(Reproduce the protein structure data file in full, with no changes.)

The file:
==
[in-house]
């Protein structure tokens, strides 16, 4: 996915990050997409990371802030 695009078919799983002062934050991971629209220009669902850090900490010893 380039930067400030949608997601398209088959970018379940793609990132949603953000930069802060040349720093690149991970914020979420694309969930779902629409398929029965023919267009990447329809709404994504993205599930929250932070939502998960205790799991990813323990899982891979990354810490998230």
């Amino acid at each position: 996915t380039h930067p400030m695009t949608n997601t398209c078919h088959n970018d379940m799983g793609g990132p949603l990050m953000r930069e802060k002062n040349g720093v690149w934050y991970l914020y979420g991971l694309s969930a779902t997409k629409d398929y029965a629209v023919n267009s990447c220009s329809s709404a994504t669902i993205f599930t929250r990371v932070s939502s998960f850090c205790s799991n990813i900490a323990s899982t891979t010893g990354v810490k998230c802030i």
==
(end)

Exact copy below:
[in-house]
């Protein structure tokens, strides 16, 4: 996915990050997409990371802030 695009078919799983002062934050991971629209220009669902850090900490010893 380039930067400030949608997601398209088959970018379940793609990132949603953000930069802060040349720093690149991970914020979420694309969930779902629409398929029965023919267009990447329809709404994504993205599930929250932070939502998960205790799991990813323990899982891979990354810490998230």
């Amino acid at each position: 996915t380039h930067p400030m695009t949608n997601t398209c078919h088959n970018d379940m799983g793609g990132p949603l990050m953000r930069e802060k002062n040349g720093v690149w934050y991970l914020y979420g991971l694309s969930a779902t997409k629409d398929y029965a629209v023919n267009s990447c220009s329809s709404a994504t669902i993205f599930t929250r990371v932070s939502s998960f850090c205790s799991n990813i900490a323990s899982t891979t010893g990354v810490k998230c802030i």